Diversity and inclusion have become paramount in the sports business industry as teams, leagues, and the companies with which they are partners try to more closely reflect the desires of their players, fans, and their customers alike.
“Sports is really one of the few institutions in the world that attracts people from all walks of life,” said Val Ackerman, Big East commissioner. “It stands to reason that if your fan base looks like that and your athlete base looks like that, then the business of sports has to reflect that in its personnel ranks.”
However, there are still obstacles to overcome when it comes to diversity in the workplace.
“If leadership doesn’t address it, then it doesn’t change,” said Zaileen Janmohamed, Head of Partnership Development at U.S. Olympic and Paralympic Properties. “It is that big an issue, it is that controversial. It can have so much positive or negative effect on an organization that it needs a person at the top to say, ‘Okay, this is important, and we’re really going to do something about it,’” she added.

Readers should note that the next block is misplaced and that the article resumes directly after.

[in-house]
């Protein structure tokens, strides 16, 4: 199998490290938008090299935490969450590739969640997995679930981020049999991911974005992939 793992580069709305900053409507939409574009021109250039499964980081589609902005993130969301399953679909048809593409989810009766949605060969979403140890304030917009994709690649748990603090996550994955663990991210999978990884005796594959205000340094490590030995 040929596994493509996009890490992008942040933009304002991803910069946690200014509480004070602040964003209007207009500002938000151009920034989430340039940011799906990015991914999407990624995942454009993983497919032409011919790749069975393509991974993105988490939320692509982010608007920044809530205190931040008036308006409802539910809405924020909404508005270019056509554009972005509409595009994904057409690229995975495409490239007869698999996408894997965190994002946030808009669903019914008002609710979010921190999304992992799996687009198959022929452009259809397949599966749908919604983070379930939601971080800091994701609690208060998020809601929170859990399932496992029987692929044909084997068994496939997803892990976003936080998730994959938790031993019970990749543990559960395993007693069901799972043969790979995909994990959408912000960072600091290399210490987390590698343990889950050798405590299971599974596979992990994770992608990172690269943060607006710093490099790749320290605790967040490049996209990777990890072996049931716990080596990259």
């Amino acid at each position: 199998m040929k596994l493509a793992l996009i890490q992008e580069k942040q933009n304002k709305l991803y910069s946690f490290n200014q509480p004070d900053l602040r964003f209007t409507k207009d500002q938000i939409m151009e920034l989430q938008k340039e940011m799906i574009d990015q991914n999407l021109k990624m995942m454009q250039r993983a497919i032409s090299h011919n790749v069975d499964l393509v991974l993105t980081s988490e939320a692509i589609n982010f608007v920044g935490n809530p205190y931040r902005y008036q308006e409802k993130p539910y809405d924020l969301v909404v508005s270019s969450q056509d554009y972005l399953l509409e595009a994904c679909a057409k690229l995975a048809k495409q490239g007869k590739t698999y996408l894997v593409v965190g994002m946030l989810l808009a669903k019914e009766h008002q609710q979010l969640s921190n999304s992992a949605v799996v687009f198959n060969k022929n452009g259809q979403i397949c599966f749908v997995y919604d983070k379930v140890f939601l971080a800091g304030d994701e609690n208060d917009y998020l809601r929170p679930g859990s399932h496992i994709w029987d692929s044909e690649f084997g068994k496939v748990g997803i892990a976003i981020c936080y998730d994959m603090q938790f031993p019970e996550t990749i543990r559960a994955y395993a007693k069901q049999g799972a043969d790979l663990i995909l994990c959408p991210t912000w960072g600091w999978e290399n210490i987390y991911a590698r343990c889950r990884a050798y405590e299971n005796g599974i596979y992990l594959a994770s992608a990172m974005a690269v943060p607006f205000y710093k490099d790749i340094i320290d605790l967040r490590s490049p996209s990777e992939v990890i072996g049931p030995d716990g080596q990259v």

But who is responsible for making that happen?
“I place responsibility on myself to ask the human resources team that is screening the candidates,” said Portia Archer, chief operating officer of the NBA G League. “I’m asking them where they are looking to find these candidates and to make sure they have a diverse set of candidates presented to us."
The industry is filled with talented, driven and creative people who are committed to making sports a cultural leader by changing that of itself.
“We all know that it’s not glamorous most of the time,” said Molly Mazzolini, Head of Brand Integration at Infinite Scale. “But it’s an incredible opportunity to work in the sports industry because sports really brings us together and we have a responsibility to do it.”
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